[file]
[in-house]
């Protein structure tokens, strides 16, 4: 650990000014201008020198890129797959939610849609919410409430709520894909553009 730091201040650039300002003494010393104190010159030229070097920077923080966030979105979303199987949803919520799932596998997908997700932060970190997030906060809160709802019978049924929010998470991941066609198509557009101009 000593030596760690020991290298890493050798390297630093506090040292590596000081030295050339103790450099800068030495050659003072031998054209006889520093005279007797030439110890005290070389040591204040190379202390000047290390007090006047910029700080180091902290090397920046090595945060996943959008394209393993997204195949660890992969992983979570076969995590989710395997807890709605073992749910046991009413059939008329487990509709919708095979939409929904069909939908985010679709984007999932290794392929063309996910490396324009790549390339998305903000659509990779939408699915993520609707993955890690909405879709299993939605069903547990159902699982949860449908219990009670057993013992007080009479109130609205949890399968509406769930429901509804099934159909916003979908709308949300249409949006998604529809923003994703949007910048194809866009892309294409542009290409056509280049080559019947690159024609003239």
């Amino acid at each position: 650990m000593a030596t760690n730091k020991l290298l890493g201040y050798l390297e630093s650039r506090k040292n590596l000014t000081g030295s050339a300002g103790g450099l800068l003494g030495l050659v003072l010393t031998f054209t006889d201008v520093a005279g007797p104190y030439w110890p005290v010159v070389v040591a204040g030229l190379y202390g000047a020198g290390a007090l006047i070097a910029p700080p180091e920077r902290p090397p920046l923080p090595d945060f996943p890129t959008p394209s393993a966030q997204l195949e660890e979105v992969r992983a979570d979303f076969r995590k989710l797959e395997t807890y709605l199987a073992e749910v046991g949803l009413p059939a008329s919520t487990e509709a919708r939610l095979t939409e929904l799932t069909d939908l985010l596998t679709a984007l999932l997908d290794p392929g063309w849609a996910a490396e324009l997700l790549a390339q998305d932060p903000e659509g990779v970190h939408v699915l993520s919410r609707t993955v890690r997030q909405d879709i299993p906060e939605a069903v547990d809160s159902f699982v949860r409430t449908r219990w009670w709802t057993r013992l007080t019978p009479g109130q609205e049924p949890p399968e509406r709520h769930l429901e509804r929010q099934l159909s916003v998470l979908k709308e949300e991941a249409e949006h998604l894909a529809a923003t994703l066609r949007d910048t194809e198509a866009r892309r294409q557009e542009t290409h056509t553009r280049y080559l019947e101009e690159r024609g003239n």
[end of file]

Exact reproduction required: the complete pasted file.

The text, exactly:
[in-house]
């Protein structure tokens, strides 16, 4: 650990000014201008020198890129797959939610849609919410409430709520894909553009 730091201040650039300002003494010393104190010159030229070097920077923080966030979105979303199987949803919520799932596998997908997700932060970190997030906060809160709802019978049924929010998470991941066609198509557009101009 000593030596760690020991290298890493050798390297630093506090040292590596000081030295050339103790450099800068030495050659003072031998054209006889520093005279007797030439110890005290070389040591204040190379202390000047290390007090006047910029700080180091902290090397920046090595945060996943959008394209393993997204195949660890992969992983979570076969995590989710395997807890709605073992749910046991009413059939008329487990509709919708095979939409929904069909939908985010679709984007999932290794392929063309996910490396324009790549390339998305903000659509990779939408699915993520609707993955890690909405879709299993939605069903547990159902699982949860449908219990009670057993013992007080009479109130609205949890399968509406769930429901509804099934159909916003979908709308949300249409949006998604529809923003994703949007910048194809866009892309294409542009290409056509280049080559019947690159024609003239």
């Amino acid at each position: 650990m000593a030596t760690n730091k020991l290298l890493g201040y050798l390297e630093s650039r506090k040292n590596l000014t000081g030295s050339a300002g103790g450099l800068l003494g030495l050659v003072l010393t031998f054209t006889d201008v520093a005279g007797p104190y030439w110890p005290v010159v070389v040591a204040g030229l190379y202390g000047a020198g290390a007090l006047i070097a910029p700080p180091e920077r902290p090397p920046l923080p090595d945060f996943p890129t959008p394209s393993a966030q997204l195949e660890e979105v992969r992983a979570d979303f076969r995590k989710l797959e395997t807890y709605l199987a073992e749910v046991g949803l009413p059939a008329s919520t487990e509709a919708r939610l095979t939409e929904l799932t069909d939908l985010l596998t679709a984007l999932l997908d290794p392929g063309w849609a996910a490396e324009l997700l790549a390339q998305d932060p903000e659509g990779v970190h939408v699915l993520s919410r609707t993955v890690r997030q909405d879709i299993p906060e939605a069903v547990d809160s159902f699982v949860r409430t449908r219990w009670w709802t057993r013992l007080t019978p009479g109130q609205e049924p949890p399968e509406r709520h769930l429901e509804r929010q099934l159909s916003v998470l979908k709308e949300e991941a249409e949006h998604l894909a529809a923003t994703l066609r949007d910048t194809e198509a866009r892309r294409q557009e542009t290409h056509t553009r280049y080559l019947e101009e690159r024609g003239n």